Looking over the lineage of Disney Princess movies, I’ve come to the realization that we are currently in the third wave. It began innocently enough with Walt Disney’s Snow White and the Seven Dwarfs, which was then followed by the films Cinderella and Sleeping Beauty. The nineties ushered in a Disney princess renaissance, where animated damsels populated such movies as Beauty and the Beast and Aladdin (though not as the central character) among others.It would be more than a decade until the House that Mickey Mouse Built would again bring princesses back to the big screen. Coincidentally, the release of Frozen has been in development for the same amount of time if not longer.
Co-directed by Chris Buck and screenwriter Jennifer Lee, Frozen feels like a throwback to Beauty and the Beast. It was undoubtedly assembled by a team that has a supreme appreciation for Disney films of the ‘90s. The film has the same spirit even if computer animation replaces the hand-drawn variety. And the filmmakers have even made sure to include one of the everlasting qualities about most fairytales involving a princess – “true love’s kiss.”
In the developing stage Frozen was going to be a straight adaptation of Hans Christen Andersen’s “The Snow Queen.” But Lee, who also co-wrote 2012’s Wreck-It Ralph, deconstructs the princess archetype in similar fashion to what Pixar did with its own princess film, Brave. Needless to say, Lee captures the same sort of mix of whimsy and romance and talking non-inanimate objects that made Linda Woolverton’s reconstruction of La Belle et la Bête so memorable.
In a bit of storytelling twist, Frozen presents us with two princess siblings. There’s no backbiting where the younger sis wishes to push older sis out of the picture so she can be the once and future queen. But there is a little bit of sibling rivalry in the icy relationship they have. Young Anna (voice of Kristen Bell) is the more tomboyish of the two sisters, with a desire to frolic and play and do anything to get outside the castle walls. The same can’t be said of Elsa (Idina Menzel), Anna’s older sister, who becomes Queen after a tragic seagoing accident involving their parents. The two sisters used to be close but an event during their childhood caused a separation between the two leaving Elsa to isolate herself from others. Born possessing the powers over ice and snow, Elsa has spent most of her adolescent youth sheltered away from Anna as a means to keep her safe. But when things go awry during her coronation, Elsa flees the castle and the kingdom of Arendelle towards the snowcapped mountains to create her own Fortress of Icy Solitude that would put Superman’s to shame. Shocked about the magical revelation, Anna goes in search for her big sister with the help of an ice-cutter named Kristoff (Jonathan Groff).
Because it wouldn’t be a Disney film if we didn’t have at least one or two talking inanimate objects, Frozen offers us two side characters to give the film extra cuteness (read: entertain the kids). First, we have Sven, a reindeer that doesn’t talk, but does enough non-verbal communication to illicit laughter with the tykes. Then there’s Olaf (Josh Gad) who, as the talking Snowman, is blatantly silly. His goal as a secondary character is to lighten the mood as comic relief when the thematic elements verge to darker territory. Kids will love him.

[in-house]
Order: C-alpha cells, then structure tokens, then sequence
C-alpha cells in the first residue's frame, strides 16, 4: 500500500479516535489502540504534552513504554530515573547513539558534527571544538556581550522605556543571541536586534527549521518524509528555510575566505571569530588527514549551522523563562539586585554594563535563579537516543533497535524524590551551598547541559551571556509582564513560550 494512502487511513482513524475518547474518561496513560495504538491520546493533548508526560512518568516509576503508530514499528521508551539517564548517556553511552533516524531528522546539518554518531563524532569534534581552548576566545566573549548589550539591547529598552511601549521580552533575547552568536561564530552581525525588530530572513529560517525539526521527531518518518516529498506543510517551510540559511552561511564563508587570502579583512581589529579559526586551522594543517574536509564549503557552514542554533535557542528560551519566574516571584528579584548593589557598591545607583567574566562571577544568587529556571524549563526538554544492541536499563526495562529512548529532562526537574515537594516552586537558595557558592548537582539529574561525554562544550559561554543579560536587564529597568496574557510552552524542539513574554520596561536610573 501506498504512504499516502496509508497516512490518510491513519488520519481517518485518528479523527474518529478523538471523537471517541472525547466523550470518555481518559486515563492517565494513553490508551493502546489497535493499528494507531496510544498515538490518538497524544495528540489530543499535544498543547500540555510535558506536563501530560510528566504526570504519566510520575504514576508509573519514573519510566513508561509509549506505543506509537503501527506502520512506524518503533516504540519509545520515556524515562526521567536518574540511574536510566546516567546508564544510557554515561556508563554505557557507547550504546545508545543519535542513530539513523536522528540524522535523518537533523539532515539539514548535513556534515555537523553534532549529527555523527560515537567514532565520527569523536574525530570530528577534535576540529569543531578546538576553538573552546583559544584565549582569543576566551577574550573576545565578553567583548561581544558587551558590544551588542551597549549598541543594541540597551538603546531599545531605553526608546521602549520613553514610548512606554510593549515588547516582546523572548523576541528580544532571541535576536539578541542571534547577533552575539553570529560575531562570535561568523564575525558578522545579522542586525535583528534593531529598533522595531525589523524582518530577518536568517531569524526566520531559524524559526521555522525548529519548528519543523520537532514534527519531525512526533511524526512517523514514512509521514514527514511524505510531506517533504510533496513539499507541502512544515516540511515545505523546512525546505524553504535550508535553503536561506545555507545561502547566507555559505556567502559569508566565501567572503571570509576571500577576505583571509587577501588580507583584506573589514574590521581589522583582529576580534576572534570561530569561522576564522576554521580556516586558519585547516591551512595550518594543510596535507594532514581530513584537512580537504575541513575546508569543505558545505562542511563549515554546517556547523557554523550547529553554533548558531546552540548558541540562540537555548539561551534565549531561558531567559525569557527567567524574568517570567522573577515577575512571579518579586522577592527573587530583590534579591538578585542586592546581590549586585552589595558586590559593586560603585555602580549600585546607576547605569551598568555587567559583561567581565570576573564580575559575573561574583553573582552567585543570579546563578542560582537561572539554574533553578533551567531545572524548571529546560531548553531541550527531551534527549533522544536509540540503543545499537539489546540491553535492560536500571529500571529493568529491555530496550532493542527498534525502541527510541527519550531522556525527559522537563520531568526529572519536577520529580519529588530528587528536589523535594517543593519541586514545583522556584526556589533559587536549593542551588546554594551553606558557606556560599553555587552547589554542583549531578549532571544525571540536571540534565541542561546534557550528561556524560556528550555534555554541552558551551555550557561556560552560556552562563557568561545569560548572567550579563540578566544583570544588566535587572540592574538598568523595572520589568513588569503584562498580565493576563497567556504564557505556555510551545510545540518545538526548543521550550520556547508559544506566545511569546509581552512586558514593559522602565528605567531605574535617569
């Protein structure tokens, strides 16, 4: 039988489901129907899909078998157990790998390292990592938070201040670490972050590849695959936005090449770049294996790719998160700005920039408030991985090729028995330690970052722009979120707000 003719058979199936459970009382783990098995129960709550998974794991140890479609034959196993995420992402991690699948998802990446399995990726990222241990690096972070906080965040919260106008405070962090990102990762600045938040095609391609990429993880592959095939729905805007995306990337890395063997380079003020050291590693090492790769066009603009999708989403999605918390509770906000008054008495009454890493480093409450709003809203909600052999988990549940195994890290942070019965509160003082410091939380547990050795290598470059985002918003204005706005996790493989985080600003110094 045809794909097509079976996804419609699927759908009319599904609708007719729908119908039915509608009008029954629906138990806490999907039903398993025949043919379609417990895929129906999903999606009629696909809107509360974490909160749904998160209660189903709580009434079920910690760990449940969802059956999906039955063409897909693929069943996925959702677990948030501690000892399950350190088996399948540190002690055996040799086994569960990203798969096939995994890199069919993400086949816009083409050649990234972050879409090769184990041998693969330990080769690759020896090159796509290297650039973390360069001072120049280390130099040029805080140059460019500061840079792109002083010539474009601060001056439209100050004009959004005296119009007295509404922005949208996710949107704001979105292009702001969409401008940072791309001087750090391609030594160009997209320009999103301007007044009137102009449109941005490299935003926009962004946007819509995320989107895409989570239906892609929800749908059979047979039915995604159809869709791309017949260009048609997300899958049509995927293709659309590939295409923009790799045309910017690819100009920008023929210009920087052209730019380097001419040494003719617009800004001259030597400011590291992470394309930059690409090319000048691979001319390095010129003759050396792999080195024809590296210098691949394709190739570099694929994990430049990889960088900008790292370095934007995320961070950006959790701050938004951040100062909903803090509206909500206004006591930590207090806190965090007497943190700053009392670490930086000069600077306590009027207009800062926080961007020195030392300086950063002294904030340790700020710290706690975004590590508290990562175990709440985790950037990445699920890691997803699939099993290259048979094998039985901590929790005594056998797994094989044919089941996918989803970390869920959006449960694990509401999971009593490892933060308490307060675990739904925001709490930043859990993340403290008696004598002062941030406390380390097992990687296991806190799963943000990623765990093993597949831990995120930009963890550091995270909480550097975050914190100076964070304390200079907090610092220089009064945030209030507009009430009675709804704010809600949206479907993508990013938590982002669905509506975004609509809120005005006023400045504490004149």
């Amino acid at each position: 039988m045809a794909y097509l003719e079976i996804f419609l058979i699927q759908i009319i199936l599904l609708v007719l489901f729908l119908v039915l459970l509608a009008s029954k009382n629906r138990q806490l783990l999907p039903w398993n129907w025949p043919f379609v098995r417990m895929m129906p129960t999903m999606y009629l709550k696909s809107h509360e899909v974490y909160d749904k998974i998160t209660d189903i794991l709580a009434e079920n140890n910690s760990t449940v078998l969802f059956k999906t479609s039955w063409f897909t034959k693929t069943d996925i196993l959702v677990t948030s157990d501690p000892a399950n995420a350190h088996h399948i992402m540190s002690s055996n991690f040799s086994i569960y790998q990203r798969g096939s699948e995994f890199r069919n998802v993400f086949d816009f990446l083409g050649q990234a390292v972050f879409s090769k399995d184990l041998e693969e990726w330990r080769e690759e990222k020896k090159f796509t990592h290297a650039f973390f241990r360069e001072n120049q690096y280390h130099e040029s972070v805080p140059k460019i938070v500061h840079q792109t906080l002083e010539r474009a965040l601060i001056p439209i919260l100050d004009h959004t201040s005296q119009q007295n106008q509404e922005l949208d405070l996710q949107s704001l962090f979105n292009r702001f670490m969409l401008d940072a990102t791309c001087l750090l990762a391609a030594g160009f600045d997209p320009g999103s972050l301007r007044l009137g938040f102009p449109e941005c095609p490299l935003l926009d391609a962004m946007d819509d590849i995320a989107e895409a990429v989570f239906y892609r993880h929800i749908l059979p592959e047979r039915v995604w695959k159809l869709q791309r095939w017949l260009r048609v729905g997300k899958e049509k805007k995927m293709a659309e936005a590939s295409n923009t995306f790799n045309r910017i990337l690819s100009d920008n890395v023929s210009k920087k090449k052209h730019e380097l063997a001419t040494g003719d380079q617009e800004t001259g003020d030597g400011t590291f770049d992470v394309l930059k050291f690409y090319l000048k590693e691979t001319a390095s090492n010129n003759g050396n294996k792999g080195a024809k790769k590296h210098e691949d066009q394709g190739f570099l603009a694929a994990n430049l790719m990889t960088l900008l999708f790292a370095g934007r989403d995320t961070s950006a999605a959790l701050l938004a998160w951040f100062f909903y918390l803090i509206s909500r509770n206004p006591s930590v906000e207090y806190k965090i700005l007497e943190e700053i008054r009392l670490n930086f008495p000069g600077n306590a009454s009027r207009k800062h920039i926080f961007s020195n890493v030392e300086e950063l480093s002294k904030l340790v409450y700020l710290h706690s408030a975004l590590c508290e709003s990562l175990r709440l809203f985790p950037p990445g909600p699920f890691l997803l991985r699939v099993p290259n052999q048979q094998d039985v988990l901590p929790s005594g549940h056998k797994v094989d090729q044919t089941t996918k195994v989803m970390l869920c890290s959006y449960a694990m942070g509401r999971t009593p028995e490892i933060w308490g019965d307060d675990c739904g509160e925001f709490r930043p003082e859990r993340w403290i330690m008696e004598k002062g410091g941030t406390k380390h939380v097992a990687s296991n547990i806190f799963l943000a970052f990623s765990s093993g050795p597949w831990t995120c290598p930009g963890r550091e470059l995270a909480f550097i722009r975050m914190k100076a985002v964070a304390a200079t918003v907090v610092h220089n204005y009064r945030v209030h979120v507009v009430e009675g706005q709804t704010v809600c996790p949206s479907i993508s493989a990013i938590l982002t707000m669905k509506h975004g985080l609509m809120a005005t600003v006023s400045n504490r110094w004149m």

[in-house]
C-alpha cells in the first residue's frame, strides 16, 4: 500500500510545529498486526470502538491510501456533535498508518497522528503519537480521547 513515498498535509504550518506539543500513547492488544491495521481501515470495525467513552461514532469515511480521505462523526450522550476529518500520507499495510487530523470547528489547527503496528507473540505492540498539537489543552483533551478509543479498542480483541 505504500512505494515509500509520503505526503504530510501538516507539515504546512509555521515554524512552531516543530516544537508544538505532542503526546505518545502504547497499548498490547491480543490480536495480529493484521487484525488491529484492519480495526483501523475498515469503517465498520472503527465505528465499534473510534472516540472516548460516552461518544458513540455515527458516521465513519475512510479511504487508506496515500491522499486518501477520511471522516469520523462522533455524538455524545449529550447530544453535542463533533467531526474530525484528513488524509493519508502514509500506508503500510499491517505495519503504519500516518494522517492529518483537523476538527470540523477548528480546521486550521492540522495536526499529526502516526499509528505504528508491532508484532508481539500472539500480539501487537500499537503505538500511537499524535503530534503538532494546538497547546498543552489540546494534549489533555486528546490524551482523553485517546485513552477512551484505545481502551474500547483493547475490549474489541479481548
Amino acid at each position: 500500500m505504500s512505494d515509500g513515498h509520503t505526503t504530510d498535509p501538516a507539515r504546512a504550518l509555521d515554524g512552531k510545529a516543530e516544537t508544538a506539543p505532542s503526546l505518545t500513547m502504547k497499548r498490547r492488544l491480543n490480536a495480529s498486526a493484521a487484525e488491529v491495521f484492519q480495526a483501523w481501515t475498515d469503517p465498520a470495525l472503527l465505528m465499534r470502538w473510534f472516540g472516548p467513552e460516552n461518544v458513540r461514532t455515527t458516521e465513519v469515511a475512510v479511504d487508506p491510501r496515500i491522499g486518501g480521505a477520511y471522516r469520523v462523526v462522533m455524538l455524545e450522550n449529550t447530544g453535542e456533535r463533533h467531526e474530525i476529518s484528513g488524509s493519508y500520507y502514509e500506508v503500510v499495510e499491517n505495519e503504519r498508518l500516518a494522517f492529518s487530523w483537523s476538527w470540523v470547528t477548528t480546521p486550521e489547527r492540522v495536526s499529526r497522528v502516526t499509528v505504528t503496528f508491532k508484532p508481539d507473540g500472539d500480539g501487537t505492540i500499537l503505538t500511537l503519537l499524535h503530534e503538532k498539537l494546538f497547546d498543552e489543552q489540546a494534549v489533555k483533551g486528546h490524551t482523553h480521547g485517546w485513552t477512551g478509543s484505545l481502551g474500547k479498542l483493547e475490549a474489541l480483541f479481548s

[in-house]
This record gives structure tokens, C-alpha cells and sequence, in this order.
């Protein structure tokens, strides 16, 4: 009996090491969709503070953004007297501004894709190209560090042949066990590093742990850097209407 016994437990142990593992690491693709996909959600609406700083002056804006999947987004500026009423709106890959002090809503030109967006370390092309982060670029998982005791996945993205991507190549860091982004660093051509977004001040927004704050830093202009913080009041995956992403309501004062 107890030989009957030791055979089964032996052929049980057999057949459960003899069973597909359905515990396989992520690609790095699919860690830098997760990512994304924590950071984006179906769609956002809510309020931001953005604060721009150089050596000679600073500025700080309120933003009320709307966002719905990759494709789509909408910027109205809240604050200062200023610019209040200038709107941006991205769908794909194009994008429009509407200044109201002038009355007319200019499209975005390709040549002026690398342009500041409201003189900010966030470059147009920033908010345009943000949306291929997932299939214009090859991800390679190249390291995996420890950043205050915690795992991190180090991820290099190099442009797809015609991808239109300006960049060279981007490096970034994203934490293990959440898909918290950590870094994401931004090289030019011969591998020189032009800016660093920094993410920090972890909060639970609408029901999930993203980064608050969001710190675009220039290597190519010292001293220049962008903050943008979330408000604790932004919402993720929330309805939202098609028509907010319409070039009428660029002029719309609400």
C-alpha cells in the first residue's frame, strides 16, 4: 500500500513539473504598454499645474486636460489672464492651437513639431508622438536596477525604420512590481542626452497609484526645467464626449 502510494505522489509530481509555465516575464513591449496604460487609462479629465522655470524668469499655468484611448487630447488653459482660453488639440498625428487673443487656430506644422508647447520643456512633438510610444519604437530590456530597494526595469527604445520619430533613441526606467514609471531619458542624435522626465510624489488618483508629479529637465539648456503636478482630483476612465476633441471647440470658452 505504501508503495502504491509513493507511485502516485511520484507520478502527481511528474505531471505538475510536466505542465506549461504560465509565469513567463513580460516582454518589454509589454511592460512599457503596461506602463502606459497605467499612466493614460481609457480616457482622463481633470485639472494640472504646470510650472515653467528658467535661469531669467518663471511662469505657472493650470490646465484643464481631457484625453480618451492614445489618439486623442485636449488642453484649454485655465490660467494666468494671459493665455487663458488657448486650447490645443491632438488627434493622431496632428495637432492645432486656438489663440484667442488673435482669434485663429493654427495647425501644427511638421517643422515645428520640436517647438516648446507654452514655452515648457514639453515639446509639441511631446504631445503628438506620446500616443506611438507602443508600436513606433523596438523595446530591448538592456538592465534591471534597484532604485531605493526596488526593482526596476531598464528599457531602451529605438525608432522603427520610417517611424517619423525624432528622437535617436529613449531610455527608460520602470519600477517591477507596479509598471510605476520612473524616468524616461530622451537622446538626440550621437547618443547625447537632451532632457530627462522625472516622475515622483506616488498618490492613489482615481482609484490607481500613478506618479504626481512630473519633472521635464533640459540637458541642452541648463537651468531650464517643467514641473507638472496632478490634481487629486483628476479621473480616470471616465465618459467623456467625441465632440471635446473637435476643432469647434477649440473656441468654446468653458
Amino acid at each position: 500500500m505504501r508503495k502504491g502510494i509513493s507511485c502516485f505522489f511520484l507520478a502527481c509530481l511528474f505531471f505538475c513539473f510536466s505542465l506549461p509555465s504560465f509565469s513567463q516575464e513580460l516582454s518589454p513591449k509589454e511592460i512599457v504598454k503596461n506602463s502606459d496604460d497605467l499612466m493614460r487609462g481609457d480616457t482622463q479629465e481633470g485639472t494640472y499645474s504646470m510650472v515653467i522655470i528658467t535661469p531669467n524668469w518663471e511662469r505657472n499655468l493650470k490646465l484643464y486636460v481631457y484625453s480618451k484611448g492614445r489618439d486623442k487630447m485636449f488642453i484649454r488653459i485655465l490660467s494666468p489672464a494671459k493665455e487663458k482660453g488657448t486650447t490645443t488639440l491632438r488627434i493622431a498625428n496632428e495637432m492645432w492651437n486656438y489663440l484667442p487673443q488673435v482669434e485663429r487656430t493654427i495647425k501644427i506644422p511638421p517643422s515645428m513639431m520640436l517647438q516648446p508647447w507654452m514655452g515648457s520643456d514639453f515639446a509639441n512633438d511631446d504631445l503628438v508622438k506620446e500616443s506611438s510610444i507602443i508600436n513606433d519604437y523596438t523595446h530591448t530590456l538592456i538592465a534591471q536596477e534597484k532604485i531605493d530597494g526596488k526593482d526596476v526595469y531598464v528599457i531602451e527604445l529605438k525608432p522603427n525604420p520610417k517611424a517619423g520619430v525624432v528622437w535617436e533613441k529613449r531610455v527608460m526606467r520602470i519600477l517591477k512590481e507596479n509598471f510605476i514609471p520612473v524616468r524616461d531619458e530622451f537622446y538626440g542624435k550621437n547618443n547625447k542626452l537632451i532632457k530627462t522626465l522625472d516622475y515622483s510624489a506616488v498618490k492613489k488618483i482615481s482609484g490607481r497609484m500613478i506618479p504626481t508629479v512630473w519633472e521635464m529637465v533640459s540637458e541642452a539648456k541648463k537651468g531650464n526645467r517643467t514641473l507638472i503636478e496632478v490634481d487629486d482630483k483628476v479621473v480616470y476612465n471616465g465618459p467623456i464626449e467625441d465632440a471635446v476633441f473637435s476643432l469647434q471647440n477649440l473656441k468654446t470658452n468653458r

While watching Frozen two fictional characters sprang to mind. The first was The Monster from Frankenstein. The second was Edward Scissorhands. Queen Elsa has qualities comparable to both. Her being born with magical powers only to be vilified by certain members of aristocracy is akin to Mary Shelley’s monster being chased away by villagers. And with Edward Scissorhands, Elsa’s isolation is similar to Edward’s self-imposed isolation once his creator passed away.
These similarities aside, what’s most novel about Frozen is the lack of a definitive villain. At least if talking about a Wicked Stepmother, or a witch with a poisonous apple. Instead, the film’s dominant conflict is Elsa and her inability to control her powers. The ability to control ice and snow is like a double-edged sword. It can make for a short-lived jovial Winter Wonderland. However, it can also make for an Eternal Winter, which is the problem affecting Arendelle.
As was evident with the release of Enchanted (2002) – arguably the film that made the suits at Disney think about starting a new wave of animated princess movies – you need to find time for at least a few musical numbers. It used to be commonplace in Disney animation, but the days of the Broadway-inspired song and dance numbers are a rarity nowadays. Thank goodness the tradition was revived with The Princess and the Frog and here again with Frozen. While there may not be an “Hakuna Matata” among the songs offered, where you will leave the theater auditorium humming the tune, it does have one of the better female-empowerment songs you’re likely to hear with “Let It Go.”
Timed in accordance with the holiday season, Frozen is sure to be a big hit among families in between Thanksgiving and Christmas. Kids will love it because of Olaf. Older viewers nostalgia will be the attraction. Of the recent crop of Disney princess movies Frozen is light and breezy and engages young and old viewers alike.
Director: Jennifer Lee, Chris Buck
Writer(s): Jennifer Lee, inspired by “The Snow Queen” by Hans Christian Andersen
Notable Cast: (voices) Kristen Bell, Idina Menzel, Jonathan Groff, Josh Gad, Santino Fontana